We were privileged to have thought leader Stephen Parker deliver presentations in Auckland and Christchurch this week in association with SolarWinds MSP, using CompTIA research coupled with his own insights. He provided some excellent guidance on where resellers should be moving their focus to stay relevant in the fast-changing world of IT. Stephen made the point that not everything he said would be new for his audience, but used his concept of three R’s – how the insights he was sharing would either reinforce something the attendees already knew, remind them of something they had heard before, or reveal something new.
Starting at the end, what ideas were presented that you can use now to help focus your sales efforts?
Look through your customer base to find those with essential challenges – areas where they need to change their technology but need help on identifying and implementing the solution – Stephen’s suggestions include enhanced compliance requirements, reputational risk, and digital transformation. For example if you have 100 customers, how many are doctors? What special needs should they address around preventing ransomware? Yes all of your customers need to protect against that but creating a special message that resonates with doctors will let them see you as a specialist in their field and give you an edge in having them listen and accept your proposal.
In Australia there is a mandatory breach disclosure regime for when personal information gets into the wild and it is inevitable this will get to New Zealand. In 2017 the Australian scheme was voluntary and there were 117 breaches reported. In three months in 2018 once reporting was mandatory, the number was 248 – that’s 248 organisations who had to tell their customers that they had insecure systems. One anecdote heard recently was a recruiting company who thought, well we only store CV’s, it’s not really going to matter if they get taken – but when they were breached, and told the story, their reputation was significantly damaged. What would YOUR customers think if you had to share that all the information you store about them had been made public – like system passwords? Talking about this is not scaremongering – it’s putting your customers on the front foot to actively ask, what information stores do they need to ensure are actively protected? Do they use a password manager? Do you?
There is no profit in selling Office 365 or AWS (did you see that with Amazon Lightsail you can get a virtual machine with Windows Server for as little as USD 8 a month?). Another “known fact” – customers have already completed 70 percent of their buying journey before they reach out to a company to talk about a purchase, so expecting to be able to sell a product with margin in it is gone; you need to be seen as having skilled knowledge that will assist the prospect for them to want to engage with you then sell them on the value proposition of your services. Even your closest customers will start the search for a solution on the web, unless you have already adopted the new account management – training. Showing your customers that your organisation has the knowledge, and actively pushing out webinars and posts so they know your areas of expertise, will get them talking to you first. But do keep in mind that to make money, what you propose to them must have something that is your unique selling point – otherwise they will price-compare and your efforts will come to nought. Another oft-repeated message we have been using for years: what can you say about your offering that is different from what all of your competitors can say?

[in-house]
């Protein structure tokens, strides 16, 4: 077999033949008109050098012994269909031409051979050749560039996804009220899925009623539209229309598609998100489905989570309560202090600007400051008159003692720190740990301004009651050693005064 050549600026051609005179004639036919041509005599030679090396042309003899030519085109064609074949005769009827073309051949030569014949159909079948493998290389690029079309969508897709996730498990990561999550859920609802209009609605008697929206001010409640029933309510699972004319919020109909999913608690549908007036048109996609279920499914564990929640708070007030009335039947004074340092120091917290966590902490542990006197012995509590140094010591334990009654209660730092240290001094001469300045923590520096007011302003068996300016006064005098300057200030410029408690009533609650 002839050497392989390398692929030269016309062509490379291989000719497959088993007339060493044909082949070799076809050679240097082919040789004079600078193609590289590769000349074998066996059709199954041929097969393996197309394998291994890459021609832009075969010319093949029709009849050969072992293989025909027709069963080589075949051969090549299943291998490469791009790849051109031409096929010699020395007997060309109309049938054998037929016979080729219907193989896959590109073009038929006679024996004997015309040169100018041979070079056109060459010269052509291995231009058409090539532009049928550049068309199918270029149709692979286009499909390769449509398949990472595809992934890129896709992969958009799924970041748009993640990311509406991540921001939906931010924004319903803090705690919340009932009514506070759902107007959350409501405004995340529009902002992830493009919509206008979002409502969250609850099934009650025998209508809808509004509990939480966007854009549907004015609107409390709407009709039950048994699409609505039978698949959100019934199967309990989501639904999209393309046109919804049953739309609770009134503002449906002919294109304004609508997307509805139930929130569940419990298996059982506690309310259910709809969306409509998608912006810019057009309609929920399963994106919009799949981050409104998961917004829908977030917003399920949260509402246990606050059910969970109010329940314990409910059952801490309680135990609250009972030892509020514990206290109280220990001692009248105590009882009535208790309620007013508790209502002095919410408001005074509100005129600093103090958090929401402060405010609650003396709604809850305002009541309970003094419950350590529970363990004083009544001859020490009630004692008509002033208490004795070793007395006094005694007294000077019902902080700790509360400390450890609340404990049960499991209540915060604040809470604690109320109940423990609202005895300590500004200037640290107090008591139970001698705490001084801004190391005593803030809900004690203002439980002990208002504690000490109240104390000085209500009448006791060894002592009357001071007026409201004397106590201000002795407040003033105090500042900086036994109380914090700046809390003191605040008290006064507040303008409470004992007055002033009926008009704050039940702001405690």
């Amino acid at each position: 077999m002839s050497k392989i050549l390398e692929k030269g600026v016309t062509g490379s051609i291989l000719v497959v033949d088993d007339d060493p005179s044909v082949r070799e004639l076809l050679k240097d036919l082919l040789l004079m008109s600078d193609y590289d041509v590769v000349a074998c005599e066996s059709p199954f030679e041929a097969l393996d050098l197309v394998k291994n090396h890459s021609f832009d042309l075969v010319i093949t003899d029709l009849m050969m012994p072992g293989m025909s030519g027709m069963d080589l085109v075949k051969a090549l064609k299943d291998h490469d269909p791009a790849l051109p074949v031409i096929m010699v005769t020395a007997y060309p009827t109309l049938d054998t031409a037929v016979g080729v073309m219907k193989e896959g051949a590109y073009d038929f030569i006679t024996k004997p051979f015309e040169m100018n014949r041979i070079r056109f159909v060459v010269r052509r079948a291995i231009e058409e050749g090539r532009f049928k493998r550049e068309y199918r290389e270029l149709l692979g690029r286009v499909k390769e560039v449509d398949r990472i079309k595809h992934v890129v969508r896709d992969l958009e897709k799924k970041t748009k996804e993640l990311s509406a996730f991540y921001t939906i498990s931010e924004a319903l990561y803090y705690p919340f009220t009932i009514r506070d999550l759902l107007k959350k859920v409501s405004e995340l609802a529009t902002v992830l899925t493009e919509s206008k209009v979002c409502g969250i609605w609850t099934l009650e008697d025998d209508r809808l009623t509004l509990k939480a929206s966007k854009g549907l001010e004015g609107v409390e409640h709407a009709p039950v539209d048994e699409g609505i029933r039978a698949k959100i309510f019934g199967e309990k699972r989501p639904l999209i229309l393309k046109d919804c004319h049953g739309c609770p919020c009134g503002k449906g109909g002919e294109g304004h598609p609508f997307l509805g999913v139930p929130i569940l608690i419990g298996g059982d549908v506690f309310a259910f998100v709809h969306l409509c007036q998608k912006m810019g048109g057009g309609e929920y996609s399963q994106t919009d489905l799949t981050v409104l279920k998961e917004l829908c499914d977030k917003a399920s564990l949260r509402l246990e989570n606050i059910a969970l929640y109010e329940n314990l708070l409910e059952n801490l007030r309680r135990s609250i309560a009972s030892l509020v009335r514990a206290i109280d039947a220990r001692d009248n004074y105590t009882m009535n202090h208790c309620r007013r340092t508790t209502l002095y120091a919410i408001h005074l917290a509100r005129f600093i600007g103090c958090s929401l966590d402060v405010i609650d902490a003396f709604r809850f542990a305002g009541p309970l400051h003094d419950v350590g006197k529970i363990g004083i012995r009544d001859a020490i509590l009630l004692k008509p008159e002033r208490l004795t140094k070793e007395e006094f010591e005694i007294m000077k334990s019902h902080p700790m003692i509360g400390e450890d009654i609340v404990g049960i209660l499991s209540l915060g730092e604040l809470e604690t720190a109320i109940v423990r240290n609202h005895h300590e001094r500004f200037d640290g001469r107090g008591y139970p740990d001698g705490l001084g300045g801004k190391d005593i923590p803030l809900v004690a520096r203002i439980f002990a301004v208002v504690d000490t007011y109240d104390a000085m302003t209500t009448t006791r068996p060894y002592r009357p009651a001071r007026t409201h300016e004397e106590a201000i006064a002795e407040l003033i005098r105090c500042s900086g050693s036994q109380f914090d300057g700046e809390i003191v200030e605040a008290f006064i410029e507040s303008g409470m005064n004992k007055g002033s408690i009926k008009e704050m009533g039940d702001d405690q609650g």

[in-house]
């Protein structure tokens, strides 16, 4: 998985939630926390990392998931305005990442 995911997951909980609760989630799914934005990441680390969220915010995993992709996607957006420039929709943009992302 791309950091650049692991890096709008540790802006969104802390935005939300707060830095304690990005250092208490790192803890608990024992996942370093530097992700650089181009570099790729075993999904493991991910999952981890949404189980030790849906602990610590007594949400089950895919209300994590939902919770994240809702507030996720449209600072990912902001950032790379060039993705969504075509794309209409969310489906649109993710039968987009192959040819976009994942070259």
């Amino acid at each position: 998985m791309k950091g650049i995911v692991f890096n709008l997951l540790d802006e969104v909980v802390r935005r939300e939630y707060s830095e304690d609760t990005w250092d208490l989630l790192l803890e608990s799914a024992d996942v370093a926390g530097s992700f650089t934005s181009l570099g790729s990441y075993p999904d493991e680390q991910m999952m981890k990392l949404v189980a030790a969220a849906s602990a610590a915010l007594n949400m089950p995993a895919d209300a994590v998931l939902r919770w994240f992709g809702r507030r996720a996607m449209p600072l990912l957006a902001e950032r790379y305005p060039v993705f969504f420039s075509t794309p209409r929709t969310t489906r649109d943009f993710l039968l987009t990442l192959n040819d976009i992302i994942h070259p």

So if you know all these things, are you still trying to sell “product” to your customers? How are you going to still be in business a year from now?
One of Stephen’s slides showed the progression of sources of revenue in recent years: moving from selling hardware and software and charging for services around those; to taking customers into the cloud; and now the new buzzwords … IoT, AI, and robotics. But how do you move into these new fields? CompTIA has an excellent resource called Six Steps to Success in the Internet of Things – a look into what is available now, and how others have moved into this field.
Turning to cybersecurity, Stephen made the point that it is scary how few businesses assess system risks until after an incident – you need to sell your customers on the cost of downtime versus the cost enhancing their shields. One tool you can use to help customers see the scale of the issue is the statistics published by Cert NZ – cert.govt.nz.
Are notebooks and other portable being encrypted, or loaded with an agent that allows auto-deletion if they are lost? Even if the information itself is not of high value in other hands, what is the risk to reputation if it becomes known to be “in the wild”?
Final (scary) thought for your customers – do they realise that 25 percent of cybersecurity issues are caused by IT staff failing to follow policies and procedures, eg by one admin password that, once logged on from anywhere, provides seamless access to all systems including the off-site backup?
Our thanks to SolarWinds MSP for making this event possible.